But the first thing Presti has to do is keep Westbrook — and that means offering him a five-year, roughly $220 million extension. Royce Young if ESPN has the details on how that works.

After signing an extension last summer in the wake of Durant’s departure, Westbrook can sign another in the ballpark of $220 million over five years this summer. Westbrook is signed through the 2017-18 season, with a player option on the following year, but the Thunder would obviously like to have a longer commitment from their franchise player.

The expectation is that they will make the offer, but should Westbrook decline, all that talk of stabilizing the franchise would get a little more wobbly, and with only a year guaranteed, talk of trading him could spark again. It will certainly be alarming for the front office, especially after what it went through with Durant.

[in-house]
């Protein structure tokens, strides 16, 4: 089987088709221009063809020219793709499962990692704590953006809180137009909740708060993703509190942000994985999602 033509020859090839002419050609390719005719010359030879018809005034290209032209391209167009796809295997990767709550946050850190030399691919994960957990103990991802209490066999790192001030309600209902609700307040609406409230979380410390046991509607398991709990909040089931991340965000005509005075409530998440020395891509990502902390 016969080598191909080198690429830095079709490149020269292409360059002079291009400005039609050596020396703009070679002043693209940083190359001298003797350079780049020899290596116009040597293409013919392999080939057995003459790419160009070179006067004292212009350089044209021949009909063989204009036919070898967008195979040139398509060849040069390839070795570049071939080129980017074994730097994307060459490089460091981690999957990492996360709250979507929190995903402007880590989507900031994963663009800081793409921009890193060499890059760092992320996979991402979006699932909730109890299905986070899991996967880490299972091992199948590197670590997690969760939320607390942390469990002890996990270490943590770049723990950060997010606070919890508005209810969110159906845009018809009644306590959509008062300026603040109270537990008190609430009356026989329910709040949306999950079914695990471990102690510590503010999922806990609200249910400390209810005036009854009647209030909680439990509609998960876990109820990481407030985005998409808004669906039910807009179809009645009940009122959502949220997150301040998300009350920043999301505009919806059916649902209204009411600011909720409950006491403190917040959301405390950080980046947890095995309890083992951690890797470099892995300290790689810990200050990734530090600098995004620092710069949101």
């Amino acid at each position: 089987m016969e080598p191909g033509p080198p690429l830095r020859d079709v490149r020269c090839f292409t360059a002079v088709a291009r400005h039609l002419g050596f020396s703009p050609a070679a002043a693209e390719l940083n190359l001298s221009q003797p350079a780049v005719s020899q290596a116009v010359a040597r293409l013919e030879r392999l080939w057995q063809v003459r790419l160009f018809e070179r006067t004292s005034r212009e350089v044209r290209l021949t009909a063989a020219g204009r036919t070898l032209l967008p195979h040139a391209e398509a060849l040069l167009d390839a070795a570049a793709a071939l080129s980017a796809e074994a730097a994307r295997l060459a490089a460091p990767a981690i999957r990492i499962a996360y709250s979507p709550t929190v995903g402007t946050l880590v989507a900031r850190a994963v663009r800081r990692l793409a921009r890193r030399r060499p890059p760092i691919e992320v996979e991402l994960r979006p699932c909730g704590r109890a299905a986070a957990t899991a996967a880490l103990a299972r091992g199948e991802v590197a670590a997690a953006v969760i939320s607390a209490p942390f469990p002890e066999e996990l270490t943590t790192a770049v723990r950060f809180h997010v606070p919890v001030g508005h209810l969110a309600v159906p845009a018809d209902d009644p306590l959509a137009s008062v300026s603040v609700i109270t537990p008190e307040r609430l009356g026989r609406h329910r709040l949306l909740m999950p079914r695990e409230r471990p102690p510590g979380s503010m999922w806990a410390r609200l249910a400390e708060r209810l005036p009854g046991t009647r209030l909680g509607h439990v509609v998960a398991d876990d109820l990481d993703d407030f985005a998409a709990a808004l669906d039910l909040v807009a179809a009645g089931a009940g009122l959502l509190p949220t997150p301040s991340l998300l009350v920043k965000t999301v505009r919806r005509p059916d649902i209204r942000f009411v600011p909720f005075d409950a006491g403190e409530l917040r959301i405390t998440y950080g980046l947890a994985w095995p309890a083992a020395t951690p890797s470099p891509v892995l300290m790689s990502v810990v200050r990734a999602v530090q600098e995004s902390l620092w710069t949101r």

It’s hard to imagine Westbrook walking away from that money — it’s about $75 million more guaranteed and one more year than any other team can offer. That’s a lot of cash to leave on the table, I don’t care how much you make in endorsements. (If Westbrook left, signed a max deal elsewhere for four years, then signed a max deal for that fifth year later, he still would get roughly $35 million less than signing with the Thunder now.) Once Westbrook is locked into place, Presti can start looking to reshape the Thunder roster.

But if Westbrook pauses and doesn’t sign, the NBA rumor mill will be moving at the speed of Westbrook in transition. The Thunder wouldn’t want to lose Durant and Westbrook for nothing, it would set their rebuilding process way back, so Presti would have to consider trades. However, because Westbrook is a free agent in 2018, he would almost have a no-trade clause — no team is going to give up much to get him without an under-the-table understanding he would re-sign in that city.